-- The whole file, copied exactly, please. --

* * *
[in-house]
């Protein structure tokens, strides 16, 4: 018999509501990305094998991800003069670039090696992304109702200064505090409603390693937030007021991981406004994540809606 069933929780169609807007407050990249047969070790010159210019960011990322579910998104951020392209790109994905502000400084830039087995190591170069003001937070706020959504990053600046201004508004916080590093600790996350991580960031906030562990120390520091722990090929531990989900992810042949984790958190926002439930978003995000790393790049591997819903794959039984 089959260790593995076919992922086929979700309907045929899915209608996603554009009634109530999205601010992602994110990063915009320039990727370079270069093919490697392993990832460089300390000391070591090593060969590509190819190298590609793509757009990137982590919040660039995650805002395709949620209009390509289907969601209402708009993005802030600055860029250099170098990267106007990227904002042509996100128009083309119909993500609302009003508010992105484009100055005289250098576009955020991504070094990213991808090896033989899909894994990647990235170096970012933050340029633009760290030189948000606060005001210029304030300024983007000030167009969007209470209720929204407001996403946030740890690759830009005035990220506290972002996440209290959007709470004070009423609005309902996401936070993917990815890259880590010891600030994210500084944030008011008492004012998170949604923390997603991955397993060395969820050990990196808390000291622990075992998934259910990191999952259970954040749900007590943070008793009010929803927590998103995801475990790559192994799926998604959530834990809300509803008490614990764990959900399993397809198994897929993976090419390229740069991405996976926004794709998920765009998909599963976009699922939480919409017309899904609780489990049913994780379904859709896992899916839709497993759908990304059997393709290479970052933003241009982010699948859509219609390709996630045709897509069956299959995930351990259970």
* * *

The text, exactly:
[in-house]
């Protein structure tokens, strides 16, 4: 018999509501990305094998991800003069670039090696992304109702200064505090409603390693937030007021991981406004994540809606 069933929780169609807007407050990249047969070790010159210019960011990322579910998104951020392209790109994905502000400084830039087995190591170069003001937070706020959504990053600046201004508004916080590093600790996350991580960031906030562990120390520091722990090929531990989900992810042949984790958190926002439930978003995000790393790049591997819903794959039984 089959260790593995076919992922086929979700309907045929899915209608996603554009009634109530999205601010992602994110990063915009320039990727370079270069093919490697392993990832460089300390000391070591090593060969590509190819190298590609793509757009990137982590919040660039995650805002395709949620209009390509289907969601209402708009993005802030600055860029250099170098990267106007990227904002042509996100128009083309119909993500609302009003508010992105484009100055005289250098576009955020991504070094990213991808090896033989899909894994990647990235170096970012933050340029633009760290030189948000606060005001210029304030300024983007000030167009969007209470209720929204407001996403946030740890690759830009005035990220506290972002996440209290959007709470004070009423609005309902996401936070993917990815890259880590010891600030994210500084944030008011008492004012998170949604923390997603991955397993060395969820050990990196808390000291622990075992998934259910990191999952259970954040749900007590943070008793009010929803927590998103995801475990790559192994799926998604959530834990809300509803008490614990764990959900399993397809198994897929993976090419390229740069991405996976926004794709998920765009998909599963976009699922939480919409017309899904609780489990049913994780379904859709896992899916839709497993759908990304059997393709290479970052933003241009982010699948859509219609390709996630045709897509069956299959995930351990259970």